• a little help from UFC Asia HQ on navigating the intricacies of international law

Not unreasonable requests from a guy who, in the end, just wants to see the sport grow in his country and more success for Korean athletes.

  • Reverend Clint says:

    By local business does he mean Hyundai or Dongs house of Kim chi and dog?

    I do think 50k is pretty damn steep for a foreign or no name fighter. Should be dependant on the size of the company, the level of sponsorship and the current level of the fighter ie Fuel undercard vs PPV main card.

    the jet lag argument is dumb since he could ask to be sent ahead of time.

    The fact that he has to hire people to deal with the weird tax issues sucks and seems like the UFC should have some tax prep place on retainer for all fighters so they dont end up with a Wesley Snipes type problem.

  • kvelertak at work says:

    gangnam style!

  • Grappo says:

    he could ask to be sent ahead of time, but he’d have to foot the bill for plane tickets and accommodations for his coaching staff.

    Some elucidation on the situation from Kim’s manager –

    “The UFC DOES pay for airfare and hotel for the fighter + 1. However, for fighters from Korea, we have to come in at least 10 days early (2 weeks is better) in order to get used to the time difference. The UFC tickets flights (and books the hotel) for 4 or 5 days before the fight. So, the fighters from Korea (and other foreign countries) have to pay the difference in fares and the extra days for room and board.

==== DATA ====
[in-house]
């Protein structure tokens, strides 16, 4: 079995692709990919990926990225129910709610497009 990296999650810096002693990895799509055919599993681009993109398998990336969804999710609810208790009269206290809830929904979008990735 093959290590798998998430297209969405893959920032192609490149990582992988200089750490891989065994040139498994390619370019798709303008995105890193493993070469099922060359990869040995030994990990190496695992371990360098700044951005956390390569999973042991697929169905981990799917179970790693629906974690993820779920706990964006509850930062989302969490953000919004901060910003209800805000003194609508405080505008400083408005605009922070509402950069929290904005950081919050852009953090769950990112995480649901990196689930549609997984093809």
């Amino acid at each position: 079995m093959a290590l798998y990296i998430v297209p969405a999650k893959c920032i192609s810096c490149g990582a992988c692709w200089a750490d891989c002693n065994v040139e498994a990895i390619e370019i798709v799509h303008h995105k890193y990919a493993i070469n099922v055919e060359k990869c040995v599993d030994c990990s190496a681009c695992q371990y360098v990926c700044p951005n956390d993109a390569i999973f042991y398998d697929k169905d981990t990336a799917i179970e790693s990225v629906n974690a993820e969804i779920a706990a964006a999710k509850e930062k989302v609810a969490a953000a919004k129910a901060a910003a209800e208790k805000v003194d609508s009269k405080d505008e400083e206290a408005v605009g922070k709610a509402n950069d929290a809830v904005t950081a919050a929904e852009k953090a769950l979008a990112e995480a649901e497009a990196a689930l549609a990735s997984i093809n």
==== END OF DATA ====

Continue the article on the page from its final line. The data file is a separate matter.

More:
If you assume that a fighter is going to bring, at least, their coach and a sparring partner (for KTT, they bring me as well), that means the fighter is paying for 2 extra plane tickets (usually between $1200-2000 RT from Seoul). Add in 5 or 6 days of room and board for 4-5 guys and it starts to add up! Then take out US federal and state taxes, then the guys get taxed again in Korea. Subtract paying the fees to the coach and sparring partner… and what’s the fighter left with? Unless they get a bonus (or two), or are making a really good base pay, not much.

    If you think about the fact that KZ (before the Poirier fight) was making $6,000 as base pay, then you’ll realize that for a lot of our fights in the US, we end up losing money. But, the fighters do it hoping to build up to bigger paydays and more sponsor money. “

  • Reverend Clint says:

    literally took me 1 day to get used to the 8 hr time change in england becasue i prepped myself ahead of time. thats not as much as it is in Korea but seems like if he was professional he could spend a couple days getting used to the waking up like 10 hrs earlier.

  • randlemansvertical says:

    has this boring queer even finished a fight in the UFC? he needs to stfu

  • frickshun says:

    That does suck. I would hope Zuffa would help them shelter some of that money from double-taxation.

    Also, Stun Gun suxxorz.

  • All reasonable points, but if a foreign fighter wants to make it in the UFC, they probably have to do what Wanderlei and most other Brazilians did and move to Vegas and start searching for American sponsorships.